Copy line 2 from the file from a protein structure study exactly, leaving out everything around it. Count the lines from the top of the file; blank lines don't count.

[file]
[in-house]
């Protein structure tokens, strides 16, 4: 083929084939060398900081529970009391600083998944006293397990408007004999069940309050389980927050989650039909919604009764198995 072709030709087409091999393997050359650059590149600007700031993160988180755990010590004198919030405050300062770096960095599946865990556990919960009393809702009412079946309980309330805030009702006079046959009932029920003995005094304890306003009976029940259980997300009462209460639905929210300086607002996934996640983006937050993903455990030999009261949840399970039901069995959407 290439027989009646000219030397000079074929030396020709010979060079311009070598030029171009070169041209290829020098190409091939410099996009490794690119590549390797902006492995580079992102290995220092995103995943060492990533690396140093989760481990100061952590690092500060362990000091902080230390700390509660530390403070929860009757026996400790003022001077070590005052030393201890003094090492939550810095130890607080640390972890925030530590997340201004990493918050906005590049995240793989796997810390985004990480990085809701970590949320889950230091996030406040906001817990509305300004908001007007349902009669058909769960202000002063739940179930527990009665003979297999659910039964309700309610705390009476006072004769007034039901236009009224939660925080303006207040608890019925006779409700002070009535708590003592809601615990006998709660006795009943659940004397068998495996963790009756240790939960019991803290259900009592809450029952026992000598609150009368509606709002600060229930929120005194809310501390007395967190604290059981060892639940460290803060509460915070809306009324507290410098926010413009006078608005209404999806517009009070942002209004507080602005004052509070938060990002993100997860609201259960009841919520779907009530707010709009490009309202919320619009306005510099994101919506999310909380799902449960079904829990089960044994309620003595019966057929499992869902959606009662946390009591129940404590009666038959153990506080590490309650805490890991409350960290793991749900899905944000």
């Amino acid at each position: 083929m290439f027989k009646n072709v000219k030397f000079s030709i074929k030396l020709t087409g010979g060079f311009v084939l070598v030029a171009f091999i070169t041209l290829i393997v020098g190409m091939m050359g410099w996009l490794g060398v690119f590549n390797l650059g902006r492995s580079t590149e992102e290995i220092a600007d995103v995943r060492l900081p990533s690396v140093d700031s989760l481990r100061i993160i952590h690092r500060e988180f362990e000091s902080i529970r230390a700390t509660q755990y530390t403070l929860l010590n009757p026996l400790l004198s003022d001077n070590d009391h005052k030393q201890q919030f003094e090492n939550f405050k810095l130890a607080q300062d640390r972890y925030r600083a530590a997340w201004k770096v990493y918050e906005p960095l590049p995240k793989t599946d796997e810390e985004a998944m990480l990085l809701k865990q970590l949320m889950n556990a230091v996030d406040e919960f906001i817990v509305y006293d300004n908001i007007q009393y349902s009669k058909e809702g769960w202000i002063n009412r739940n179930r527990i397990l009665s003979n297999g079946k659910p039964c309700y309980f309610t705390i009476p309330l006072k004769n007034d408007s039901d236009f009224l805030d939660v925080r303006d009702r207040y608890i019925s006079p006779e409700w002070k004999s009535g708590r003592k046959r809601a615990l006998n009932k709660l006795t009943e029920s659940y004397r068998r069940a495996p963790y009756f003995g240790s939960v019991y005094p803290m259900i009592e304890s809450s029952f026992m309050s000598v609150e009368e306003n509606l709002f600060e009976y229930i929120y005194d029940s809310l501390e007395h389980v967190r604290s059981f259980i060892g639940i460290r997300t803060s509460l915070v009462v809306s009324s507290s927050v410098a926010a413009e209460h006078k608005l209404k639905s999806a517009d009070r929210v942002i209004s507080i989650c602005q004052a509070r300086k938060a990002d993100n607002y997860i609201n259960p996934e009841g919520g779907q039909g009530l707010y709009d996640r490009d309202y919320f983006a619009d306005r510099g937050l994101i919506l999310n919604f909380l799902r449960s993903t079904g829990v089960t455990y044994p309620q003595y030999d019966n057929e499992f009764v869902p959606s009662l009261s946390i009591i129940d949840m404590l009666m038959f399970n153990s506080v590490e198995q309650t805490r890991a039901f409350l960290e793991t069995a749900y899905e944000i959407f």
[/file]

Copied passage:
């Protein structure tokens, strides 16, 4: 083929084939060398900081529970009391600083998944006293397990408007004999069940309050389980927050989650039909919604009764198995 072709030709087409091999393997050359650059590149600007700031993160988180755990010590004198919030405050300062770096960095599946865990556990919960009393809702009412079946309980309330805030009702006079046959009932029920003995005094304890306003009976029940259980997300009462209460639905929210300086607002996934996640983006937050993903455990030999009261949840399970039901069995959407 290439027989009646000219030397000079074929030396020709010979060079311009070598030029171009070169041209290829020098190409091939410099996009490794690119590549390797902006492995580079992102290995220092995103995943060492990533690396140093989760481990100061952590690092500060362990000091902080230390700390509660530390403070929860009757026996400790003022001077070590005052030393201890003094090492939550810095130890607080640390972890925030530590997340201004990493918050906005590049995240793989796997810390985004990480990085809701970590949320889950230091996030406040906001817990509305300004908001007007349902009669058909769960202000002063739940179930527990009665003979297999659910039964309700309610705390009476006072004769007034039901236009009224939660925080303006207040608890019925006779409700002070009535708590003592809601615990006998709660006795009943659940004397068998495996963790009756240790939960019991803290259900009592809450029952026992000598609150009368509606709002600060229930929120005194809310501390007395967190604290059981060892639940460290803060509460915070809306009324507290410098926010413009006078608005209404999806517009009070942002209004507080602005004052509070938060990002993100997860609201259960009841919520779907009530707010709009490009309202919320619009306005510099994101919506999310909380799902449960079904829990089960044994309620003595019966057929499992869902959606009662946390009591129940404590009666038959153990506080590490309650805490890991409350960290793991749900899905944000």